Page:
Sensing an opportunity, Porto approached him to become their next soccer manager. Robson would accept the job, and the two would enjoy a period of success, guiding the Portuguese side to two successive titles and the Portuguese Cup.

In 1996, Robson was approached by Barcelona to take over as manager, replacing outgoing icon Johann Cruyff. He would accept. Speaking ahead of his appointment and the daunting shoes he had to fill, Sir Bobby famously said,

 “I am not afraid to follow him. When the President of the United States leaves, they have to get another President of the United States.” 

Bobby Robson would show his eye for talent as he bought in football sensation Ronaldo for USD 20 million. Inspired by Ronaldo, Barcelona in the 1996-1997 season would win a treble, winning the Copa del Ray, Spanish Super Cup, and the European Cup Winners Cup. Despite his success, Robson was replaced by Dutchman Louis Van Gaal and was moved upstairs into the Barcelona boardroom.

Reflecting on his removal – Robson would state to the Spanish press that,

“If you are a fantastic painter, you are never rich until you are dead. And I think it’s the same with managers. You’re never appreciated until you’re gone.” 

Speaking of his time at Barcelona, Pep Guardiola would describe Robson’s influence on his career.

“I learned a lot from him in that period. I thought I wanted to become a manager. How he handled that situation was incredible, I admire him a lot. It doesn’t matter what the media say. When everybody pushed him, he always tried to be calm.”

Taking Over Newcastle United

In 1999, Bobby Robson finally took the job that many thought he was destined to manage his beloved Newcastle United.

Marooned at the bottom of the table, in his first home match in charge, he would lead Newcastle to an 8-0 victory over fellow strugglers Sheffield Wednesday. His first task was to bring back star striker Alan Shearer who had been left in the cold by former boss Ruud Guillet.

Speaking of Robson, Shearer stated:

“If it weren’t for him, then I would have left the football club. I wasn’t getting on with the previous management. He knew straight away what made me tick. He saved Newcastle, and he also saved my career.”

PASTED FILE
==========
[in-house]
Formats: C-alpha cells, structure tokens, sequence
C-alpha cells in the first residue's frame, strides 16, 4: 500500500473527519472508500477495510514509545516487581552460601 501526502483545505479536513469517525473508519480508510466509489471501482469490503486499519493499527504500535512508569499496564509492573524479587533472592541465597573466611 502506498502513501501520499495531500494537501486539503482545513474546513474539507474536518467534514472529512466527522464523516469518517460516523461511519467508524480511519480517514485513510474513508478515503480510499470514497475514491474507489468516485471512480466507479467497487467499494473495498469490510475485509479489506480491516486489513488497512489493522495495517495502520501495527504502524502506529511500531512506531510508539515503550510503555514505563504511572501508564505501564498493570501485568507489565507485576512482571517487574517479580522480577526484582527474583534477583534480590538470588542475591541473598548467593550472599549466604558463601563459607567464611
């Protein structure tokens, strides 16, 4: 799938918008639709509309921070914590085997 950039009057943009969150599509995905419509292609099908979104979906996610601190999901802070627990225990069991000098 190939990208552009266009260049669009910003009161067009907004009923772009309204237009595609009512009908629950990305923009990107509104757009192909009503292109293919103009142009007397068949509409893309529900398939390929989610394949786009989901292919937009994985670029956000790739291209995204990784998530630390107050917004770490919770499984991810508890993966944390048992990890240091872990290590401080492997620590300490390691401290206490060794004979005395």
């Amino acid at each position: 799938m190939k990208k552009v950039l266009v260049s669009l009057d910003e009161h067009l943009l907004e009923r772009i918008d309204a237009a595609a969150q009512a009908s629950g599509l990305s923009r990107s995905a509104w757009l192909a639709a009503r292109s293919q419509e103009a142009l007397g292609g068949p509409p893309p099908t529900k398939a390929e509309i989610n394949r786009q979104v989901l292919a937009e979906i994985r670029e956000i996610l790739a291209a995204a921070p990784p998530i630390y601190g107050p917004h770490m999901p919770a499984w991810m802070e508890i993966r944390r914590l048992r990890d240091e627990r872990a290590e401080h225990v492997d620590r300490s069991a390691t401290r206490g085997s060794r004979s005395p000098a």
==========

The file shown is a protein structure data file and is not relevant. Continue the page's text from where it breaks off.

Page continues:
Robson would guide Newcastle United to an 11th place finish in his first season and lead the Toon Army to 3rd and 4th place finishes securing consecutive Champions League qualifications.

If you are interested in another Newcastle United legend, check out our article on Colin Veitch.

The Final Years

In 2004 amid a poor start to the season and rumors of a dressing room fall-out, he was relieved of his duties and would never go on to manage again.

All through his life, he would battle a myriad of health issues. He overcame bowel cancer in 1992, malignant melanoma in 1995, and in 2006, Robson overcame a tumor in his right lung and a brain tumor.

Sadly another cancer diagnosis was to come in 2007 in the form of lung cancer, and this time it was considered terminal.

In March 2008, his family launched the Sir Bobby Robson Foundation. The Foundation initially raised over £1 million, which helped fund equipment for the Freeman Hospital in Newcastle upon Tyne.

With his health rapidly deteriorating, it was announced that on the 31st July 2009, Sir Bobby Robson had died at the age of 76.

Bobby Robson Tributes

After his death was announced, tributes from across the world poured in.

Manchester United manager Sir Alex Ferguson called him a “great friend, a wonderful individual, and tremendous football man.”

Gary Lineker claimed, “It is a sad day and a great loss. He was a wonderful man and will be deeply missed by everybody in the country. I never played for a more enthusiastic man. He gave so much to the game.”

His friend, the broadcaster Michael Parkinson, said of Robson, “Robson will be remembered long after the present lot are old bones. By his decency, humor, love of the game’s traditions and origins, and confusion at what it had become, he made present-day football look what it is – shabby by comparison. I can think of no more fitting epitaph.”

Gone but never forgotten, Sir Bobby Robson has left an undeniable mark on the football world. Robson lived and breathed football. It was his passion, his life. So, as we bring this article to a close, I will leave you with words from the great man himself who sums up what football is all about so perfectly.

What is a club in any case? Not the buildings or the directors or the people who are paid to represent it. It’s not the television contracts, get-out clauses, marketing departments, or executive boxes. It’s the noise, the passion, the feeling of belonging, the pride in your city. It’s a small boy clambering up stadium steps for the very first time, gripping his father’s hand, gawping at that hallowed stretch of turf beneath him and, without being able to do a thing about it, falling in love.

Main Image: Rob Croe